The fiscal deficit was more severe in France than in England; Bien [1987] has a holistic analysis of the scenario. The privileged group was ubiquitous in France, enjoying tax exemption and defying fiscal reforms. The king borrowed heavily from the privileged group, which in turn channeled money from the public; debt services absorbed about 68 percent of the tax revenue toward 1789. It is striking that the privileged group could borrow at low interest rates, 5 percent and below, in much the same way as the English king through Parliament and the Bank of England. However, this financing mechanism broke down when the king's fiscal demand grew incessantly due to expenditures on wars. Since the king had no means to make his commitment to debt services credible, as a result, when the privileged group rejected the king's request for further financing, he had to congregate the Estates General, which aroused not only a great debate but the French Revolution [Norberg 1994].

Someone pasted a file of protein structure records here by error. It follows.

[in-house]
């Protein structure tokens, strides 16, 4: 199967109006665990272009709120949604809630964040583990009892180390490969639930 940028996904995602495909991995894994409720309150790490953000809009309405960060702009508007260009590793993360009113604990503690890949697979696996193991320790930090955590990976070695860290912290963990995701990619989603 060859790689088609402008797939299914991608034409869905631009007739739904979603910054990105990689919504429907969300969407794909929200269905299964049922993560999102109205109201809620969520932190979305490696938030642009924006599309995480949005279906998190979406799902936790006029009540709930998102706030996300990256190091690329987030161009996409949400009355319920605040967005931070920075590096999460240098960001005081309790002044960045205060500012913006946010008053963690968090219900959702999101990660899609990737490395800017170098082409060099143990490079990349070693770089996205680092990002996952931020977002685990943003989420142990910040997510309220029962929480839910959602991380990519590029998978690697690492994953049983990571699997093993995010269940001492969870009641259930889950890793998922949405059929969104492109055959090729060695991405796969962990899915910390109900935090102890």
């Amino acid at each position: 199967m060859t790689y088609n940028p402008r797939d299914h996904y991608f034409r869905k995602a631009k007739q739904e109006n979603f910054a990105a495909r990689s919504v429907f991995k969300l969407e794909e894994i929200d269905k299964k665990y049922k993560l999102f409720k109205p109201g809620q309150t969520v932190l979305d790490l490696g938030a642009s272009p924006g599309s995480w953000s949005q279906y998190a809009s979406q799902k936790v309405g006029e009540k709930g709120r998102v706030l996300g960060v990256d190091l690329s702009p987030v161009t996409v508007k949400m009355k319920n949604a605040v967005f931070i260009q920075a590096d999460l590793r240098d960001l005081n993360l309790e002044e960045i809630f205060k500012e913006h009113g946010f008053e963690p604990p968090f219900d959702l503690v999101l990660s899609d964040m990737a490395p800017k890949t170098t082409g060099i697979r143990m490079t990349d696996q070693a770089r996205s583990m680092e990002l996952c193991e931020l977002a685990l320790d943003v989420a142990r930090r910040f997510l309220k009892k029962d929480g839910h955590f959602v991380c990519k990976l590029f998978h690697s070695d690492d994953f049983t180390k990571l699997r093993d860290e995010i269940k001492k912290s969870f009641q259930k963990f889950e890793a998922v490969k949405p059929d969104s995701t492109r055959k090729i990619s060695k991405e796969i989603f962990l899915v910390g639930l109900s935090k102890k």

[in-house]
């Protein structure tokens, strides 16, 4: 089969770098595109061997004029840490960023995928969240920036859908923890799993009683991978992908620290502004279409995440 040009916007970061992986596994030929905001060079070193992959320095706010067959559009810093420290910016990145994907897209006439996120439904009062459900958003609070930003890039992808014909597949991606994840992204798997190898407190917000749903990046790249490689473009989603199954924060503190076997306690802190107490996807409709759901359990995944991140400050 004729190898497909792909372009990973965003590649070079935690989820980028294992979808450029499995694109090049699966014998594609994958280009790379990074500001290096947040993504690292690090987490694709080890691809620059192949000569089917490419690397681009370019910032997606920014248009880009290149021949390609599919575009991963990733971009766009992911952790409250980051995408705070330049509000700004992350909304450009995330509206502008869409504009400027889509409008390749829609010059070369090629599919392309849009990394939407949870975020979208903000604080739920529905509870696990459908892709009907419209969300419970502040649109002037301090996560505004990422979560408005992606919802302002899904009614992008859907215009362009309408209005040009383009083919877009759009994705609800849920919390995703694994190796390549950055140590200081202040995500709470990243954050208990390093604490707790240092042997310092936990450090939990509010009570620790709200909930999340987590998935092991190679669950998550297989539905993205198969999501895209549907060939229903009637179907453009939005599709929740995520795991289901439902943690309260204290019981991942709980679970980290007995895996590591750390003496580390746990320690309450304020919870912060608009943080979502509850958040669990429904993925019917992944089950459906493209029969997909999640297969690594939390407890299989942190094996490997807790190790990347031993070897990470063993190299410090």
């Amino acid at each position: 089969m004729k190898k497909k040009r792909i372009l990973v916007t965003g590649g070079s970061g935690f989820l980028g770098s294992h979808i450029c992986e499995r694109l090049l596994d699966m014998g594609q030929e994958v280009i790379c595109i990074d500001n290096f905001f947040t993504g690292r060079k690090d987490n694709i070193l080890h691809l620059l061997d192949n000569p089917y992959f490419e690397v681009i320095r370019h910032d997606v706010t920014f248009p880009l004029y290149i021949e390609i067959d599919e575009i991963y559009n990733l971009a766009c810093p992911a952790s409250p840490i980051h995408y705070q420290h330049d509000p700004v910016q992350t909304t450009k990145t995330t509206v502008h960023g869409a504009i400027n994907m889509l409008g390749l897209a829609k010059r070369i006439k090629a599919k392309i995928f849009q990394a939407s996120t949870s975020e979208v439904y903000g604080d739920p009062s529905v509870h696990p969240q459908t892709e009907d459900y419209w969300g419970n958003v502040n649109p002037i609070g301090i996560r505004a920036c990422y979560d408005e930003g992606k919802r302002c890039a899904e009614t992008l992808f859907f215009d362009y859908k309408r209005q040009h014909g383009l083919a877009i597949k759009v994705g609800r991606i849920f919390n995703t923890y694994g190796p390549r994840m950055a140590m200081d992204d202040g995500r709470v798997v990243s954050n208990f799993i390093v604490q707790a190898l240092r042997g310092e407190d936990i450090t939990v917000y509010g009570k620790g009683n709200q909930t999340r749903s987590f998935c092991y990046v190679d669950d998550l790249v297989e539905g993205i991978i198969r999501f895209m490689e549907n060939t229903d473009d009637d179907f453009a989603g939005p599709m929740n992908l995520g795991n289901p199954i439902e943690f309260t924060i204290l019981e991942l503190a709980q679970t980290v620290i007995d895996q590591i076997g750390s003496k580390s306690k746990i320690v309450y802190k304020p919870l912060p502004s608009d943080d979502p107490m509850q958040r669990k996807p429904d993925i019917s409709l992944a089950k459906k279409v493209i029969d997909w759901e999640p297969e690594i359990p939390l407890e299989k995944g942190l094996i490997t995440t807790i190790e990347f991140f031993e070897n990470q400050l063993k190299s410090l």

The case of England is distinct from that of France [Jones 1994]. Unlike the French sinuous financing, the English king had to negotiate directly with Parliament. After the Restoration, the king was permitted only limited funds, which started an annual deficit for the royal coffer. Though the king was not able to levy taxes illegally, he evaded Parliament's restriction by borrowing from bankers, secured on taxes approved by Parliament. The sovereign debt incurred high interest costs and caused conflicts between Parliament and the Financial Interests, resulting in sovereign default, Stop of Exchequer. Finally, Parliament realized that the threat to the properties constituted impingement on the nation, the Protestant religion, and its own existence. After the Glorious Revolution, Parliament dominated the political forum, and thus, the sovereign financial affairs. However, Parliament had no faith in the new king, William III, who badly needed resources to finance the wars against France. A mechanism had to be established to monitor the king's fiscal expenditures and to build the trust between the king and Parliament.